An unusual honeymoon: Bali by bicycle

My husband and I are keen cyclists, and have cycled all over the world. So when it came to booking our honeymoon, we just knew it would need to involve cycling. However we were getting married in Europe in August and wanted to go somewhere longhaul that would be warm and that we hadn’t been before.  The options started to narrow…

That was until we came up with the idea of a honeymoon cycling around Bali.

Bali is a classic honeymoon destination: gorgeous five star hotels abound, the beaches are beautiful and the food is delicious. It’s also not as expensive as many destinations in Asia. What’s less usual is to hire a bike and cycle around the island while you’re on honeymoon!

Bali Relax That said, we knew we wanted some five star experience as well as someone to help us transport our luggage and provide bikes. We decided to get our five star fix and the beginning and end of our holiday, and spend the middle week cycling.

We had a fantastic time.

We had a wonderful few days in a luxury resort on the east coast of Bali and then a few days in the island’s cultural capital, Ubud. Ubud is a fascinating town, full of little shops, bars and restaurants. You can also get incredible massages for very little money.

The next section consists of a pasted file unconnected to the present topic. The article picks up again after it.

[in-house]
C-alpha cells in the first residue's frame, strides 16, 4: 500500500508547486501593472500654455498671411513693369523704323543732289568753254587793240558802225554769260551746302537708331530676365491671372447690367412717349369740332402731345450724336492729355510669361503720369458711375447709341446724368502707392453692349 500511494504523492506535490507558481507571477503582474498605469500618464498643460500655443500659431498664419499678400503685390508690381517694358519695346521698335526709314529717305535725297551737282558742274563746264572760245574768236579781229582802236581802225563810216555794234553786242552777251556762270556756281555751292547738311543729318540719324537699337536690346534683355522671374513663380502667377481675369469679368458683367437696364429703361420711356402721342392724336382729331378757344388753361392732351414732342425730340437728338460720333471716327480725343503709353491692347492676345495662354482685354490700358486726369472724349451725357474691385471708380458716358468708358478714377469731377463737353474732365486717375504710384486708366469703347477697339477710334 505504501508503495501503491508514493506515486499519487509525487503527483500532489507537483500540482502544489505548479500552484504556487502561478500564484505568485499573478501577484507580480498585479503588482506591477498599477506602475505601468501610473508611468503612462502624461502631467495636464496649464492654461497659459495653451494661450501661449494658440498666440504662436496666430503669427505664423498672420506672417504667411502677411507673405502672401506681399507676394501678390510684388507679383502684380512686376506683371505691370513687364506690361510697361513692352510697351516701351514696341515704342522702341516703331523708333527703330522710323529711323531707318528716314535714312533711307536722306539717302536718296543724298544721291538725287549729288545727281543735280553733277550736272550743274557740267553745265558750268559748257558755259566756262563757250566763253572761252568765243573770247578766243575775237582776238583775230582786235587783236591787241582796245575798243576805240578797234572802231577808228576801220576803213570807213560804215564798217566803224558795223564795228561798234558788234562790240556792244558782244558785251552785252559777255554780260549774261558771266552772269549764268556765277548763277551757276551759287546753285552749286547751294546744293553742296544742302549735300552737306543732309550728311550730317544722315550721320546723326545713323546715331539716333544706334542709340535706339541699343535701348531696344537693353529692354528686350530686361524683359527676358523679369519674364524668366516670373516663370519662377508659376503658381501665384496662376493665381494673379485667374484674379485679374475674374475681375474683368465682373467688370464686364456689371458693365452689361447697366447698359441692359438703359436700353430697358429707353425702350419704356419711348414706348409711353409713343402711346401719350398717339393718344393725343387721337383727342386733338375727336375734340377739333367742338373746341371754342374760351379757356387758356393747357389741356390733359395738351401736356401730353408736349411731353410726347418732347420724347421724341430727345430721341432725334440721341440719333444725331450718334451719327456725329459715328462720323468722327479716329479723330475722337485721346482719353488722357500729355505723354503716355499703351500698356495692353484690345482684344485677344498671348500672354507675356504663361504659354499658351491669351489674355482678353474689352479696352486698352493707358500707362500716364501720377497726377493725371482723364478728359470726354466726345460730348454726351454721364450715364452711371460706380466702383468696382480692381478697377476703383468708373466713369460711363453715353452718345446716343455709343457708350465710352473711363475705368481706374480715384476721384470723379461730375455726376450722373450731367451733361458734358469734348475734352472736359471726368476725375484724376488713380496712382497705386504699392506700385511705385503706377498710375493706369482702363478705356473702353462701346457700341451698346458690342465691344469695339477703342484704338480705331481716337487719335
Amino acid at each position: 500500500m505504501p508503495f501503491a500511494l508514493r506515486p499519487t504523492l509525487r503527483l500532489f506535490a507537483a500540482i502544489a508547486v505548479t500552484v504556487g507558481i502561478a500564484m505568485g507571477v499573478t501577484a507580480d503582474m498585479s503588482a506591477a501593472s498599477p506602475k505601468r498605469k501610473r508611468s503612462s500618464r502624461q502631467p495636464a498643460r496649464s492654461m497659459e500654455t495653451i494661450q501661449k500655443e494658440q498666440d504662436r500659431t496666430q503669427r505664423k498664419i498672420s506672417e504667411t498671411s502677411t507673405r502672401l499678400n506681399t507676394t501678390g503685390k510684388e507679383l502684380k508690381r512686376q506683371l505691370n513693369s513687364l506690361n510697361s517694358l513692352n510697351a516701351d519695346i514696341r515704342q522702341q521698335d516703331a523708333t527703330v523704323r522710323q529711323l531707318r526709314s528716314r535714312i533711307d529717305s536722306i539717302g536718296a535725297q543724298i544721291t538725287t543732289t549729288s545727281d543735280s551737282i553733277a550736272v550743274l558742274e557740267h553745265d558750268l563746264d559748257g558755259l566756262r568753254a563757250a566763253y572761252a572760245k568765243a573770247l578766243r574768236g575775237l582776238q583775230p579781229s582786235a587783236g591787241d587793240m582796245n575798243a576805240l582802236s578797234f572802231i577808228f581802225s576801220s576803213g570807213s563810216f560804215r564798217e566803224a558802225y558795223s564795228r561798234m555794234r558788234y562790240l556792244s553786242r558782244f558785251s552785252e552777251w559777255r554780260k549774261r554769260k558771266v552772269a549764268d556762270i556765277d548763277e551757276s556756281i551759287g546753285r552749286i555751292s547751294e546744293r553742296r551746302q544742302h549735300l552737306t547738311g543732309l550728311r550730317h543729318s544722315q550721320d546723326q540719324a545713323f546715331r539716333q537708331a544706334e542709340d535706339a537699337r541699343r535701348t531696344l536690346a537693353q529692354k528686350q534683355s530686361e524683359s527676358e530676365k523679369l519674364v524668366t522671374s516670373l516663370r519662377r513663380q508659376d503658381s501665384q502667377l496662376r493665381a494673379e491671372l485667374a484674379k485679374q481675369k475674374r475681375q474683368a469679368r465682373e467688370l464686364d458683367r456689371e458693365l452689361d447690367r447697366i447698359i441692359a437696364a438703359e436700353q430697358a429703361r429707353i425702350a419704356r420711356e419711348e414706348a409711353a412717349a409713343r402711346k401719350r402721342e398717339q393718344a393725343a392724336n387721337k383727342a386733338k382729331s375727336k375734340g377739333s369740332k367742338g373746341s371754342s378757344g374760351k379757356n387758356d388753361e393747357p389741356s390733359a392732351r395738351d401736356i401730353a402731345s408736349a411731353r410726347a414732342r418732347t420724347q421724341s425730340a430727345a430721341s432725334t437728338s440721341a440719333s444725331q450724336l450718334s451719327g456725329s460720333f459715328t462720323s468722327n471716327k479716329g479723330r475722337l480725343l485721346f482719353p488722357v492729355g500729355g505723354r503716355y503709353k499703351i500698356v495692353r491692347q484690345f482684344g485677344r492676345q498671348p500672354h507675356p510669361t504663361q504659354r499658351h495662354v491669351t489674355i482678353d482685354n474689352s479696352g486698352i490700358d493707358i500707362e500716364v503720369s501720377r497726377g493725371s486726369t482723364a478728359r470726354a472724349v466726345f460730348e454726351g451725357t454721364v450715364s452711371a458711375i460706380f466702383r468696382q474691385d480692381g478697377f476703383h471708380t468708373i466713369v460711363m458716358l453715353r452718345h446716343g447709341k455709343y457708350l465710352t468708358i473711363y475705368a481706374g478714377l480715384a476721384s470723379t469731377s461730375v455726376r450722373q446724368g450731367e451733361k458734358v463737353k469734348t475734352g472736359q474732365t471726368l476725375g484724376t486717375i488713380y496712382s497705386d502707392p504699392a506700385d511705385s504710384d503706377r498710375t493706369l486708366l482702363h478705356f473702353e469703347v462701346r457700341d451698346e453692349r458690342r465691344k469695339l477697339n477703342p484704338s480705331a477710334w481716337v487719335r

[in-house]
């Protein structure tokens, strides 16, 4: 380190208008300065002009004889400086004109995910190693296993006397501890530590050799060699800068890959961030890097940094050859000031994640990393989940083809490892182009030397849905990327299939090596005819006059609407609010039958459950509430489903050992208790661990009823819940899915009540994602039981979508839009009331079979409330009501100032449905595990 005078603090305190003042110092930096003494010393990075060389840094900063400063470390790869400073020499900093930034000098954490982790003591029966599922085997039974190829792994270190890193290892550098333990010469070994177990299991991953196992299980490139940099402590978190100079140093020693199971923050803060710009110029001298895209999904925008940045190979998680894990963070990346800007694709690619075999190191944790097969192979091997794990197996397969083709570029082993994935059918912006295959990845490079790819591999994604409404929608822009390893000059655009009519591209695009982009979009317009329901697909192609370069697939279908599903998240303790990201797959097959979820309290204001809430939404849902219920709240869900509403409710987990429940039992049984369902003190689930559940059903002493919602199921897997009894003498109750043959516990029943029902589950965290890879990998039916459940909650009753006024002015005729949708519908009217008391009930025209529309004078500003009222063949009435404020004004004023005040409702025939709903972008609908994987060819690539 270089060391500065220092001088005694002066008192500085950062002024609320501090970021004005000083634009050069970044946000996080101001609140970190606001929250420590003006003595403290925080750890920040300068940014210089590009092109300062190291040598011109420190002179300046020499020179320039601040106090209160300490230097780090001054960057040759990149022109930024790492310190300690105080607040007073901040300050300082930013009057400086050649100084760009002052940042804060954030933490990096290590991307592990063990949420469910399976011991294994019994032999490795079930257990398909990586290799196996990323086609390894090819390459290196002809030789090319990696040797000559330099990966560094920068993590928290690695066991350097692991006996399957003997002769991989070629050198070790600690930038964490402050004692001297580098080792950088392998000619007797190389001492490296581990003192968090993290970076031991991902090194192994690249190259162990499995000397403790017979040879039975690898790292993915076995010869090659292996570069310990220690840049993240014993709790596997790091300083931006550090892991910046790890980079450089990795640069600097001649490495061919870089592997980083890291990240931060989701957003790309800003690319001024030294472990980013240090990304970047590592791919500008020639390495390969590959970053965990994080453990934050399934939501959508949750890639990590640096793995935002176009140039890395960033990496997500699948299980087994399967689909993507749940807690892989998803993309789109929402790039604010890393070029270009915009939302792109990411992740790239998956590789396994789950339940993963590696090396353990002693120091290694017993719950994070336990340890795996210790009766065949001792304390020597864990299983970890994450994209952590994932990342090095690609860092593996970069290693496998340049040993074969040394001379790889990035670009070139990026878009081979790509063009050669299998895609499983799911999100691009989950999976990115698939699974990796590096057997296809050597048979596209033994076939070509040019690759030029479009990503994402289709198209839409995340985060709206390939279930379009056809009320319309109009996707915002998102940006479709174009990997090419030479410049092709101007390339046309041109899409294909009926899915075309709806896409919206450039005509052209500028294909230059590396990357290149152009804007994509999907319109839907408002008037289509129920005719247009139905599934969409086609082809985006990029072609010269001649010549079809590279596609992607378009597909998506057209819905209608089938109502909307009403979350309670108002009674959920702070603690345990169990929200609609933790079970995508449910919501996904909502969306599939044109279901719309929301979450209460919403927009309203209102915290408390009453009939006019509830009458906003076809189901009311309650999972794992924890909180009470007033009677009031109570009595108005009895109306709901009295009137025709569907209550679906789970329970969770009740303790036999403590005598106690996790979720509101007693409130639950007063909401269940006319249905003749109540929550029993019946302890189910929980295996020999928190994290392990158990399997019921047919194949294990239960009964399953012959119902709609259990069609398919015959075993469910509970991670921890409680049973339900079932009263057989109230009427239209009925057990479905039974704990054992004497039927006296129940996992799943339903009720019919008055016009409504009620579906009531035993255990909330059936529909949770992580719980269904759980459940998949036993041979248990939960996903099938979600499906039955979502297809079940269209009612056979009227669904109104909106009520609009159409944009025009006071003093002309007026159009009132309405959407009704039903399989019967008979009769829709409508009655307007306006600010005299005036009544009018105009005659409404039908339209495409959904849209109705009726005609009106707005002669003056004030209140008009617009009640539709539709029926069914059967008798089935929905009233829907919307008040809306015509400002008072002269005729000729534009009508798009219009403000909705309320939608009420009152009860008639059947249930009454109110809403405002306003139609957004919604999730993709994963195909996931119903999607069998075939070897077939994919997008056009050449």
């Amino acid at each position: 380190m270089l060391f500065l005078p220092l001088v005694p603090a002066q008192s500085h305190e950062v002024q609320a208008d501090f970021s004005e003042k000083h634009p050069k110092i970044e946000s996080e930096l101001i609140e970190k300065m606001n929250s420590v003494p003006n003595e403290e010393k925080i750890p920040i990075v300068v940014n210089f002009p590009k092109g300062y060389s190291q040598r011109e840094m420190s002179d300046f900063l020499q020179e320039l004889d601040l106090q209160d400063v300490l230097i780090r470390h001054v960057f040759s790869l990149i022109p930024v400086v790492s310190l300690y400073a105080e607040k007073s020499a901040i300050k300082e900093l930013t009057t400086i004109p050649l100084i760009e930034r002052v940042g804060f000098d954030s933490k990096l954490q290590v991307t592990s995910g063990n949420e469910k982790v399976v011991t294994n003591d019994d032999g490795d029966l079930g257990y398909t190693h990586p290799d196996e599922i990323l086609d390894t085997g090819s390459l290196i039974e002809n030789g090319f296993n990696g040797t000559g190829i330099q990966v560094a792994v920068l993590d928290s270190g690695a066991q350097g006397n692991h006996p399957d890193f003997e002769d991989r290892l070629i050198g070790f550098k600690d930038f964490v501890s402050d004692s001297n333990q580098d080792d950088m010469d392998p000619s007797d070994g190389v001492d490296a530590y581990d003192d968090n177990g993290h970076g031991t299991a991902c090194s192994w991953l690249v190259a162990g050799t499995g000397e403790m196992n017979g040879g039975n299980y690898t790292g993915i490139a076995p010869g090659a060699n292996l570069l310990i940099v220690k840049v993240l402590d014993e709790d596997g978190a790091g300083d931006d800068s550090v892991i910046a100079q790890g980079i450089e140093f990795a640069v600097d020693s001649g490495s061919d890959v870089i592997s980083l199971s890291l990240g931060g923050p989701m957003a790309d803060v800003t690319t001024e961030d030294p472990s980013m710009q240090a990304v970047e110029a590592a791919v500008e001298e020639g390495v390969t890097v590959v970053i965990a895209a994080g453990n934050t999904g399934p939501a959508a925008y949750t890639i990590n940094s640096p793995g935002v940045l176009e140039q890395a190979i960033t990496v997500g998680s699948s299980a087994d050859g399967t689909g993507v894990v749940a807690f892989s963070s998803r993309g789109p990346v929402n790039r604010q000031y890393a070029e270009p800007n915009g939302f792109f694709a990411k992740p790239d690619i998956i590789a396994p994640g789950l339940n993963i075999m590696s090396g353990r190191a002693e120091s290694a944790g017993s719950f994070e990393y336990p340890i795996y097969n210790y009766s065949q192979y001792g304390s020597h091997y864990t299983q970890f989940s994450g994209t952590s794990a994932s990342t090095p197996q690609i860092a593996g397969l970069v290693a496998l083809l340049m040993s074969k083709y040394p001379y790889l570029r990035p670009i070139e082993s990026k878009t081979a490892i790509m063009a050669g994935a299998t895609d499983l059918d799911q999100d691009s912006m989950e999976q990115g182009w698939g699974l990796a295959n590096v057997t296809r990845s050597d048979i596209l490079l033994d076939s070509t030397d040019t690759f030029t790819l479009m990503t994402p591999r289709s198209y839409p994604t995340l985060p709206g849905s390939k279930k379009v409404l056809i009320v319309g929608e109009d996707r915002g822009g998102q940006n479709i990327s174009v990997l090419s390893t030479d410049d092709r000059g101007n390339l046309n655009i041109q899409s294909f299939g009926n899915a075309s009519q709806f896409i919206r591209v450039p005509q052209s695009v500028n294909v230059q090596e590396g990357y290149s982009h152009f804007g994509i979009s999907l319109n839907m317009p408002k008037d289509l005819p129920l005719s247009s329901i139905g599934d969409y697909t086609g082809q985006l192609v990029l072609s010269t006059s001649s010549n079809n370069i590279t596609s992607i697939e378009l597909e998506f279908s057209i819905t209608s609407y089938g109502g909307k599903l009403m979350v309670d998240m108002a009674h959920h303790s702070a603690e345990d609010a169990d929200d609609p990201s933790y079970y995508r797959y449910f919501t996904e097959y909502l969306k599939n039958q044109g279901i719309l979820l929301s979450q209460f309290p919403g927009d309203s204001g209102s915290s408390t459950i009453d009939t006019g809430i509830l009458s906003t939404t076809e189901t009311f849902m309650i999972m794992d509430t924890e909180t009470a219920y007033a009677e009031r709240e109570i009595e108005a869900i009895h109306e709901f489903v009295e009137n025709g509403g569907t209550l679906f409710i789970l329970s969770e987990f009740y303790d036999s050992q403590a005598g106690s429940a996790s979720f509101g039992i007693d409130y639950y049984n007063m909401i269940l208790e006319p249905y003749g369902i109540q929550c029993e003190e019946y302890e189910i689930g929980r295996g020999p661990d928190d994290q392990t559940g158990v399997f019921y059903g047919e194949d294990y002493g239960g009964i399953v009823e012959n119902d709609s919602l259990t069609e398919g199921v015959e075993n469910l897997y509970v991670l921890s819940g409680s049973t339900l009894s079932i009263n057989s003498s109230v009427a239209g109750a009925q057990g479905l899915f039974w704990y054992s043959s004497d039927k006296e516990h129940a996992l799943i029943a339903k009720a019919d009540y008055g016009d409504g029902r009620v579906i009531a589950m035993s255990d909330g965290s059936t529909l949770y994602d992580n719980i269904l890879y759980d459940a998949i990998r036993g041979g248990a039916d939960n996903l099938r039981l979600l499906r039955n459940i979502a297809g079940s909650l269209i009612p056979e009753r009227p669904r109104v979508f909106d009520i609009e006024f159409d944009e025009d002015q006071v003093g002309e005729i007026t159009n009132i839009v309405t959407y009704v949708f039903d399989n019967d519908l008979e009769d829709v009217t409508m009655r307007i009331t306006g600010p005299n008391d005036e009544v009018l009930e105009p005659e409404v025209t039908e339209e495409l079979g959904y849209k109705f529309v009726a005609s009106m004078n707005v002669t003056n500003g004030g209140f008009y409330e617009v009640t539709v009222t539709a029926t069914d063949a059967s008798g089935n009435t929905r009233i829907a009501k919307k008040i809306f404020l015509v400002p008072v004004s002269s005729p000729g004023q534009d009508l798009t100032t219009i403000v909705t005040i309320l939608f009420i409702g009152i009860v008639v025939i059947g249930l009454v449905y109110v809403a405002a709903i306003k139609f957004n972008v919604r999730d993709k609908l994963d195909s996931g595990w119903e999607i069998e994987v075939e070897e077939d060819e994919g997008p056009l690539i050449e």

After a relaxing start to the trip,  it was time to get on the bikes!  It was certainly quite hot and humid but getting out on the road, away from the classic tourist resorts on the island’s south coast was awesome.  Our guide took us on small roads wherever possible, and we came across local markets, small businesses and even a wedding ceremony.

One of our favourite parts of the ride was in the central mountains of the island, around Mount Batur. The roads are steep and the asphalt is often poor, but the lush green hillsides, traditional villages and vibrant paddy fields are unforgettable.

If you’re planning a trip to this part of Bali, however, it’s worth being aware that luxury hotel options in the interior of the island are few and far between. We got the feeling that most visitors were here on day trips from more upmarket resorts.

Bali TempleBut to make up for it, this is where you get a sense of the real Bali.  A particular highlight for us was riding to Pura Ulun Danu. Our experience was probably enhanced by the fact we had only a vague expectation of what this magical temple complex would look like.

We cycled up to the iconic tiered temples set on an island on the lake and came across  colourfully dressed local people. Adults chatted and relaxed, kids played near the shore of the lake. Everyone was there to attend a religious ceremony and they came with musical instruments, food offerings and bright parasols. It was probably an offering ceremony to the Balinese water, lake and river goddess Dewi Danu.  It was a joyful experience in a serene location. I will never forget it.

This is a guest post by Clare Dewey. Clare is the founder of Epic Road Rides, the travel website for road cyclists. You can find her beautifully presented, free cycling guides at The guides contain tried and tested route descriptions and info on where to stay and when to go to 15 different cycling destinations around the world. There’s no guide to Bali (yet!) but her guide to Barbados looks tempting!

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